Popular Pokemon GO app spurs problems for Midstate cops

HARRISBURG, Pa. (WHTM) – The popular Pokemon GO app is a viral sensation, but it’s being linked to crimes.

Police in St. Louis say four teens robbed victims after luring them to a specific spot using the game, and in Wyoming, authorities say a woman playing the game found a dead body in a river.

Now, there’s growing concern about the game and the privacy not only of users but of property owners who want nothing to do with it.

First, a quick overview: Pokemon GO is what’s called an augmented reality game, so when you open the app, it loads a map that’s based on your actual surroundings, much like a navigation app.

As you walk around in real life, there are different landmarks in the game and you can catch Pokemon around your city.

But the game comes with real-world risks that become even more real with growing numbers of participants.

Seeing 20-somethings walking around staring at their phones is not new, but this week, there’s a pretty good chance they’re hunting.

Kevin Brandt, for instance, spent Monday in Harrisburg’s Riverfront Park searching for creatures. He’s one of the millions who have downloaded the app in the last week.

“It’s fun,” he said. “It gets me outside and it doesn’t cost any money.”

“It’s real world, real time,” Brandon Gill added. He was among a group of people using the app in the park near State Street, many of whom had never met before Monday.

Simply put, Harrisburg is full of hunters.

But all this activity is causing problems for some Midstate cops: Departments around the area report people trespassing late at night to find Pokemon.

In West Manheim Township, police say officers came across a man on private property Sunday night.

“Appearing suspicious, the officer investigated further and learned that the occupant was hot on the trail of capturing a Pokemon,” the department wrote on Facebook. “The driver was sent on their way with a warning for trespassing and one less Pokemon in his Pokedex.”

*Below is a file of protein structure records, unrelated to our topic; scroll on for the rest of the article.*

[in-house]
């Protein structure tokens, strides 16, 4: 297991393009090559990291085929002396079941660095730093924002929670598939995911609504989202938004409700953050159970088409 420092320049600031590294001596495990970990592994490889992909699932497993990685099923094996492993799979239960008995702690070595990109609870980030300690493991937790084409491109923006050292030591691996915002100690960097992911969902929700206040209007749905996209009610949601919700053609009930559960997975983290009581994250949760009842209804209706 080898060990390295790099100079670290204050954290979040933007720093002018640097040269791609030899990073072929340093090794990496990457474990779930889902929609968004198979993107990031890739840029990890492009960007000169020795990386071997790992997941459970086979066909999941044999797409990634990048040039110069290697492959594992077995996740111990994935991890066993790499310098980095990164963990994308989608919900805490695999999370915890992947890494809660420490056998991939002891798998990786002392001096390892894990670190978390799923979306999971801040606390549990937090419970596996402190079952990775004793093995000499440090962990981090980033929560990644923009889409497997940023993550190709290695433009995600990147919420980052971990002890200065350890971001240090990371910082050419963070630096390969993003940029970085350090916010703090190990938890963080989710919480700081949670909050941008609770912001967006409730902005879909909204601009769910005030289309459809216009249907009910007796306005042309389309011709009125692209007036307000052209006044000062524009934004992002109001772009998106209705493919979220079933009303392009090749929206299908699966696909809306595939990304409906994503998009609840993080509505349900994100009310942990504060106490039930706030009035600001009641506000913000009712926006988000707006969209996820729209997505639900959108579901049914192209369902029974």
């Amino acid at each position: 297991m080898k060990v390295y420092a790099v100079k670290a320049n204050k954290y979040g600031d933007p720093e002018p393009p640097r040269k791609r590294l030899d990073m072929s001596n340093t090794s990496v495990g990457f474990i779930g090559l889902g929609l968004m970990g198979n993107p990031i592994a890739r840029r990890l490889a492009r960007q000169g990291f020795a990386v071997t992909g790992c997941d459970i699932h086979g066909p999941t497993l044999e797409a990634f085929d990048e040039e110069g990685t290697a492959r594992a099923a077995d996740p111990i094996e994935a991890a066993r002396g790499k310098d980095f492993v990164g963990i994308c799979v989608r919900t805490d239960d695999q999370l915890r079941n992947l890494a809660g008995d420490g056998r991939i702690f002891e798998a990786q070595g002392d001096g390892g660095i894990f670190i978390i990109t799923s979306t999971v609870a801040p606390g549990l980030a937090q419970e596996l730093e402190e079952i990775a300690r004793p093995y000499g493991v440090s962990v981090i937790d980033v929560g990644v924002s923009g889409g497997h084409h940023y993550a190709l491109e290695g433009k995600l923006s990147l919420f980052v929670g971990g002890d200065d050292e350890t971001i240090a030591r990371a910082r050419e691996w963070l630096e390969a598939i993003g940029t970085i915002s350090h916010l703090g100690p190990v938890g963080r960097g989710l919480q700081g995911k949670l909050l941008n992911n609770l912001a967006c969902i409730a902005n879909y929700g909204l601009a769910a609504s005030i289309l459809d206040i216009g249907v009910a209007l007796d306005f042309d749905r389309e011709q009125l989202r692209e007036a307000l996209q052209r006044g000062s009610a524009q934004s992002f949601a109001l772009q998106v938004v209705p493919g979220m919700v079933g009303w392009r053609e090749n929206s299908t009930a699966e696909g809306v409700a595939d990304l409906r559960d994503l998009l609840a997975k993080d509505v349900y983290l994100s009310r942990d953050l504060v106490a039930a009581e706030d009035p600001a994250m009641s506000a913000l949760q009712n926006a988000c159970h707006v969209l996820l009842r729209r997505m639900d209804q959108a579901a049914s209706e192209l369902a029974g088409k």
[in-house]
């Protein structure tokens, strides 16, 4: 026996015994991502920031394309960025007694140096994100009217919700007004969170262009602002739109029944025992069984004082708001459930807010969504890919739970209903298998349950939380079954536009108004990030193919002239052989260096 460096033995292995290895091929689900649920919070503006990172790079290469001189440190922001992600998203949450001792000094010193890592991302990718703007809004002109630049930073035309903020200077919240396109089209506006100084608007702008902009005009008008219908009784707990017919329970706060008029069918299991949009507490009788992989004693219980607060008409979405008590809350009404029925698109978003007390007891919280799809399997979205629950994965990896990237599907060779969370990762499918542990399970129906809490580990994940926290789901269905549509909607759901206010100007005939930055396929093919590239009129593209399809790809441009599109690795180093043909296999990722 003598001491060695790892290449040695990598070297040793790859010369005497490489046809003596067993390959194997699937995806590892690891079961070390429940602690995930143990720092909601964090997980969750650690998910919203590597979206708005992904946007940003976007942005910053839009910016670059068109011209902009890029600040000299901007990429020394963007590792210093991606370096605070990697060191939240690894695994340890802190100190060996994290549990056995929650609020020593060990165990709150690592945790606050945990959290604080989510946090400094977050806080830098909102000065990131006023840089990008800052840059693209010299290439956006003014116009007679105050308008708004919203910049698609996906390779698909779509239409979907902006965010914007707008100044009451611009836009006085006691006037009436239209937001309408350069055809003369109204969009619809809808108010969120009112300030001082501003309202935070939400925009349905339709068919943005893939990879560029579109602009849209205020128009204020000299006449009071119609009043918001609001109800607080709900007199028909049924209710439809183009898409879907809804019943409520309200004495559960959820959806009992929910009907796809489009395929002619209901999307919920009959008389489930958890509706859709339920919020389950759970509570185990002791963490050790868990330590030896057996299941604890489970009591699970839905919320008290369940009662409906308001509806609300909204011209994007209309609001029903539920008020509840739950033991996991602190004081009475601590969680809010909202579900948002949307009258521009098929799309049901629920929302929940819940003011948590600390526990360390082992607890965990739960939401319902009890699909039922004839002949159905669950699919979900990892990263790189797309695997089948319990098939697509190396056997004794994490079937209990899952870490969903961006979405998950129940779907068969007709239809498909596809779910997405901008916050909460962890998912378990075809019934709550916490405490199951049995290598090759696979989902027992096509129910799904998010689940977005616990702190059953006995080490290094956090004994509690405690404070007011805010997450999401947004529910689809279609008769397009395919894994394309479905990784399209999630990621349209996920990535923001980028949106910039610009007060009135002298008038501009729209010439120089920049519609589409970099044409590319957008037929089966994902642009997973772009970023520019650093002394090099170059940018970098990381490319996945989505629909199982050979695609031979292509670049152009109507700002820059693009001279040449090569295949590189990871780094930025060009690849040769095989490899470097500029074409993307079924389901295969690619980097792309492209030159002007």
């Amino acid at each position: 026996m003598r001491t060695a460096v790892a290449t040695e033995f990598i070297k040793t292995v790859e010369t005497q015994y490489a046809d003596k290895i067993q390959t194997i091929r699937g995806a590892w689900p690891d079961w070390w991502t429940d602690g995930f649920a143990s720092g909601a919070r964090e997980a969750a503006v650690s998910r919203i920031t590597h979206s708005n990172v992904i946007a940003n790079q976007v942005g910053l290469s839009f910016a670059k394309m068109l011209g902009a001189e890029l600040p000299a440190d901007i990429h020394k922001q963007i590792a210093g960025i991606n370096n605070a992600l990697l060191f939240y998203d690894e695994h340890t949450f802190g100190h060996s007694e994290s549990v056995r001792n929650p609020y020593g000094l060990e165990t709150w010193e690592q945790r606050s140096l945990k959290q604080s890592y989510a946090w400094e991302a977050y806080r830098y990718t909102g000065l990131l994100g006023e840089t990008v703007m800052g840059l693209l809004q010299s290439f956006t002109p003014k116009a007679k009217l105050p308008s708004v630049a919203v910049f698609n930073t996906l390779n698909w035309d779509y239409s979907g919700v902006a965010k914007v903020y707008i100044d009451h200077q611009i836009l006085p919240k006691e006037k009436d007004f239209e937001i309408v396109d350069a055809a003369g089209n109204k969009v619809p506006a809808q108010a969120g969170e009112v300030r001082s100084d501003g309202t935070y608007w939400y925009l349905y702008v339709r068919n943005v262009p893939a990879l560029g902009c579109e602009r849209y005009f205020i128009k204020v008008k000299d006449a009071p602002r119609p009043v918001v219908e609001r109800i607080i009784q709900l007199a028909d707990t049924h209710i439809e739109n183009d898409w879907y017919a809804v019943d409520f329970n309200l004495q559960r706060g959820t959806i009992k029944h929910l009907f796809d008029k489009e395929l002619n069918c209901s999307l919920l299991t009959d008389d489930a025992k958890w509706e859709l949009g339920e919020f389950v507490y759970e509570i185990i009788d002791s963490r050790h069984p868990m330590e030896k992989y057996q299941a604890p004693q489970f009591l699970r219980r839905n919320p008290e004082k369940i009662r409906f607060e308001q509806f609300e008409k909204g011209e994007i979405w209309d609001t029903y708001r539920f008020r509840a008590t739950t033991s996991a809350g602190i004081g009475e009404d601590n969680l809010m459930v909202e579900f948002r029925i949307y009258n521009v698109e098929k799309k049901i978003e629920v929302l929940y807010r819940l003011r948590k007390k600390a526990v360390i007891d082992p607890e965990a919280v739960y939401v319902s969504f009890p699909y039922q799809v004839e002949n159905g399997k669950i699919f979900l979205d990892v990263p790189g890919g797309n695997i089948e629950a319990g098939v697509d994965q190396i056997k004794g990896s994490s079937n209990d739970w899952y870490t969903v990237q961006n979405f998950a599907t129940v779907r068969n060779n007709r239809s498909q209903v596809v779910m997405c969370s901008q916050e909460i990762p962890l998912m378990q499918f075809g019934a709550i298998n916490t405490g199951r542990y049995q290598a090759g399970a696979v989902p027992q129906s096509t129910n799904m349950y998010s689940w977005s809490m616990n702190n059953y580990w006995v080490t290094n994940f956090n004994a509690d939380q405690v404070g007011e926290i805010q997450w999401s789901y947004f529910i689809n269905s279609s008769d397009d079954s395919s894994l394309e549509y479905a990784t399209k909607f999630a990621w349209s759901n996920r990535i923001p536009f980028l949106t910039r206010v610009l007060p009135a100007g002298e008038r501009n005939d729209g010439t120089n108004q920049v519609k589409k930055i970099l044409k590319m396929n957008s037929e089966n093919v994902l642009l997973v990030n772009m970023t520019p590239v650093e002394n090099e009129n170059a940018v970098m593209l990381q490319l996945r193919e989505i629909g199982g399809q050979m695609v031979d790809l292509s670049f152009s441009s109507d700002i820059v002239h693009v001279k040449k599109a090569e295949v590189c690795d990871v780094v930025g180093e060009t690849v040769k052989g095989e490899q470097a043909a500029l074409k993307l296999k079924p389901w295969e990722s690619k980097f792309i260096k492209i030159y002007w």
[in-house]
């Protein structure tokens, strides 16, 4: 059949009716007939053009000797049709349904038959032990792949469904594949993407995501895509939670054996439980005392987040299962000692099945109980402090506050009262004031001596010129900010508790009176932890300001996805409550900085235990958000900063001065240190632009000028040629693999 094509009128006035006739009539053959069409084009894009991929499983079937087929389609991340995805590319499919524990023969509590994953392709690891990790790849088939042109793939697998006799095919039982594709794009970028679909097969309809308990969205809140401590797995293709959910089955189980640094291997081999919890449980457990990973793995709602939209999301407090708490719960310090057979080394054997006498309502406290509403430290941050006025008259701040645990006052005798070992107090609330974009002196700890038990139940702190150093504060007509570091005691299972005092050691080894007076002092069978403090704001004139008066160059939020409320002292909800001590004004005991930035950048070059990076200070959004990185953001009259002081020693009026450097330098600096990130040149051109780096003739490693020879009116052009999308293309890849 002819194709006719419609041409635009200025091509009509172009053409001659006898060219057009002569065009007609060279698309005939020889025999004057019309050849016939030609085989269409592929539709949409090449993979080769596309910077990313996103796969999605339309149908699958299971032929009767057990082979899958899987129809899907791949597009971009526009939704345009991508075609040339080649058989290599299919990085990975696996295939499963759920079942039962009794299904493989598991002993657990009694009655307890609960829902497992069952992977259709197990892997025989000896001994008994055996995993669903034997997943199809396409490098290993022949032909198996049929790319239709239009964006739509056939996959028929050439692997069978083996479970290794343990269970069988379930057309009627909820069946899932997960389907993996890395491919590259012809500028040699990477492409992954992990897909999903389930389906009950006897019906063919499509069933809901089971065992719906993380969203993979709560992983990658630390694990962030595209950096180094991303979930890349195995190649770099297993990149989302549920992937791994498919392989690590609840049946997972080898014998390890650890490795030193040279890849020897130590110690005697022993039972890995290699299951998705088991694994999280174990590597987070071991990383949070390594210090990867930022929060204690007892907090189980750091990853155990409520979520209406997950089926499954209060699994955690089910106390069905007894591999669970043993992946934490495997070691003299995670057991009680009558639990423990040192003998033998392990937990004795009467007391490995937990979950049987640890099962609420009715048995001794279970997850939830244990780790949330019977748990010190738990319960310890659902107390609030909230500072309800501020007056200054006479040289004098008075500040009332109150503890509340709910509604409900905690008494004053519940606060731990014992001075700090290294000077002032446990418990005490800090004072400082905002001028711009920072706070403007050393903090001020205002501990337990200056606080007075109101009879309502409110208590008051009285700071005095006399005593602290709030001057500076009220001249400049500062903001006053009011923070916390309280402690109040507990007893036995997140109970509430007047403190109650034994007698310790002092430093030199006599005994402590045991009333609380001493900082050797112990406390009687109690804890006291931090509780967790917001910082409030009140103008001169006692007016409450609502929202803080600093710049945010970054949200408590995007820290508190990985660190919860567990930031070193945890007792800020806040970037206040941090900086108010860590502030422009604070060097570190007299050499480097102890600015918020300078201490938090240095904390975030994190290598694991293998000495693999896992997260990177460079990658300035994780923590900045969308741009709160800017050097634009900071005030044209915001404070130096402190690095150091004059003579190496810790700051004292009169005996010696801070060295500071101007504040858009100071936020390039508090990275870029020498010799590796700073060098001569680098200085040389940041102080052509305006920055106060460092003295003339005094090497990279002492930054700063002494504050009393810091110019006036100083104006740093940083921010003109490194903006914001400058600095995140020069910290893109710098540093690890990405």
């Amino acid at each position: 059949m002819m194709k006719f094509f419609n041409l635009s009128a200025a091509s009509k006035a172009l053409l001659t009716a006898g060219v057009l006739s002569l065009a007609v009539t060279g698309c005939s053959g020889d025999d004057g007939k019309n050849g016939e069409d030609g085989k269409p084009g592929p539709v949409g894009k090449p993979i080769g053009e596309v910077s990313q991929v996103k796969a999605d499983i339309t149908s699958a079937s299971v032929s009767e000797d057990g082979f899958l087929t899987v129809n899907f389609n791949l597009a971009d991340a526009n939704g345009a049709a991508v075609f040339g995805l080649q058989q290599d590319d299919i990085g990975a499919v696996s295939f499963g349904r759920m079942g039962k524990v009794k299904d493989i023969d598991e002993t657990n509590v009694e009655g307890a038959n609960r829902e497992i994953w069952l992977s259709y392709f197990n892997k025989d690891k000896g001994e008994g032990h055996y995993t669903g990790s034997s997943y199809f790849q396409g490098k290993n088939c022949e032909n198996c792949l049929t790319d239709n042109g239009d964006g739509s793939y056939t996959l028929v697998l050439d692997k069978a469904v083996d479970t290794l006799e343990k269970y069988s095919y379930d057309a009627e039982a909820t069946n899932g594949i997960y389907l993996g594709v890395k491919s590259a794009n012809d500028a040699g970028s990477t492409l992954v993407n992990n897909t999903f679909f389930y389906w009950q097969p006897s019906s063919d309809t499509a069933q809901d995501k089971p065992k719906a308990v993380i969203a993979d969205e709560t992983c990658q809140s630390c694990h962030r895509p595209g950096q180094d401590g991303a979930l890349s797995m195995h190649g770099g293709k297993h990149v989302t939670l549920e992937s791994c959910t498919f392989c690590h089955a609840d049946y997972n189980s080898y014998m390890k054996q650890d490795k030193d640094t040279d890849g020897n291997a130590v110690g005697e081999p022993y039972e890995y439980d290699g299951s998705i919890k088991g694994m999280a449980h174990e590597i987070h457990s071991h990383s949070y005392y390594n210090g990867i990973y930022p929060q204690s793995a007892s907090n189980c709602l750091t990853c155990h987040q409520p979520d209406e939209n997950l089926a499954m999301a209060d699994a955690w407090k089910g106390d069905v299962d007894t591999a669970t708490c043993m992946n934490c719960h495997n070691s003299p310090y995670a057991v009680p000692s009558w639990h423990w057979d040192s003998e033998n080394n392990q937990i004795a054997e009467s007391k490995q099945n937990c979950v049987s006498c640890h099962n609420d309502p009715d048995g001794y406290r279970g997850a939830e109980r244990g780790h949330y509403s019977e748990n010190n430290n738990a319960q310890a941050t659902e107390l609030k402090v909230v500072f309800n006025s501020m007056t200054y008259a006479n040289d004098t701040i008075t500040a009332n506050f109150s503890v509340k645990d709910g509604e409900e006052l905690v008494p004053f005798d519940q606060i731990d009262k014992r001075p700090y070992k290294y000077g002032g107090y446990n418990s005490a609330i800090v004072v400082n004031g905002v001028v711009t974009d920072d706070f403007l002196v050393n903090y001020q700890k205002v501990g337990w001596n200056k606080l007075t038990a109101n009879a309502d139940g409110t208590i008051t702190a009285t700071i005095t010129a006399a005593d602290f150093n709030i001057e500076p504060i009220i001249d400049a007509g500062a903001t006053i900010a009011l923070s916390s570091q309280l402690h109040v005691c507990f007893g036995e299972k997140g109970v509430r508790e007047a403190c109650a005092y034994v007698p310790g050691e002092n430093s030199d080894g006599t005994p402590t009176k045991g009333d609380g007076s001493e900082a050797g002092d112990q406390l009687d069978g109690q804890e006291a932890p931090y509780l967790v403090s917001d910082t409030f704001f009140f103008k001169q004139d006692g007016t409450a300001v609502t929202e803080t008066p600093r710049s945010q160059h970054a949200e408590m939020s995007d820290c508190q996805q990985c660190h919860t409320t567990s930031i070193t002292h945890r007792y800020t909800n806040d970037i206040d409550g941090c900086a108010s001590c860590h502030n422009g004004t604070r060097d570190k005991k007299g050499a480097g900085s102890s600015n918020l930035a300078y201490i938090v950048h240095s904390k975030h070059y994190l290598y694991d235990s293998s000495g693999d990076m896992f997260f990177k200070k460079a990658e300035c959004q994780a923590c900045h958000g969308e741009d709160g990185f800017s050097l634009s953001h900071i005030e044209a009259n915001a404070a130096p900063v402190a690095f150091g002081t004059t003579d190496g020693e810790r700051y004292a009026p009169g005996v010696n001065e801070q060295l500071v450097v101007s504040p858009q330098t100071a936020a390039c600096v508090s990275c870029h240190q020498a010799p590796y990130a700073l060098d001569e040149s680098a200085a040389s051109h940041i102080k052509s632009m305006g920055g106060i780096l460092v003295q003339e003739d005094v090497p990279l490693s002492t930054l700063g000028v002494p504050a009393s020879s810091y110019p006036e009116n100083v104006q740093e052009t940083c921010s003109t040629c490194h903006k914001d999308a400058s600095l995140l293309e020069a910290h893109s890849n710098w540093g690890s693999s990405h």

Other local departments report similar incidents.

“There have been other individuals who have hurt themselves because they have been more involved with looking at their phones and not paying attention to their surroundings,” said John Sancenito, president of INA, Inc., a private investigator and security consultant company based in Dauphin County.

One of his clients, he said, called him Monday to ask what to do about people coming onto their property at all hours of the night to collect resources in the game.

Sancenito said this is just the start, especially as these types of apps become more popular.

“Some of these gyms and other locations [in the game] are perfect opportunities for predators to set up on those locations and wait for people playing the game to come,” he said.

Those locations are common to everyone — they show up on all the phones using the app and attract people to them.

“There’s a little bit of a concern,” Dyanna Zollo said. “I’m not about to go walking around at night by myself.”

Bottom line, be cautious considering the game thrives on bringing strangers together.

“It’s definitely nice to come out and meet a whole bunch of people,” Hans-Christian Maldonado, another in the large group, said. “I don’t really know these people. I’m with, like, two people here, but we’re all friends now.”

“It was fun when it was a video game,” Brandt said, “but now it’s a social experience.”

The app does contain a number of disclaimers for users, both in the sign-up phase and every time you open the app, warning them to be aware of their surroundings and just to be smart.

But there are other risks that have to do with the technology itself. For instance, users have to give the app access to their GPS data while they’re using it, allowing the game to pinpoint locations. Plus, in the service agreement, the app asks for certain permissions to access other data on users’ devices as well.

Sancenito said he’s also seen knock-off apps; imitations meant to look like Pokemon GO.

“And then they’re giving that software access to their GPS coordinates, they’re giving them potentially access to their photos and other data on their phone, and that’s creating a security risk for those individuals,” he said.

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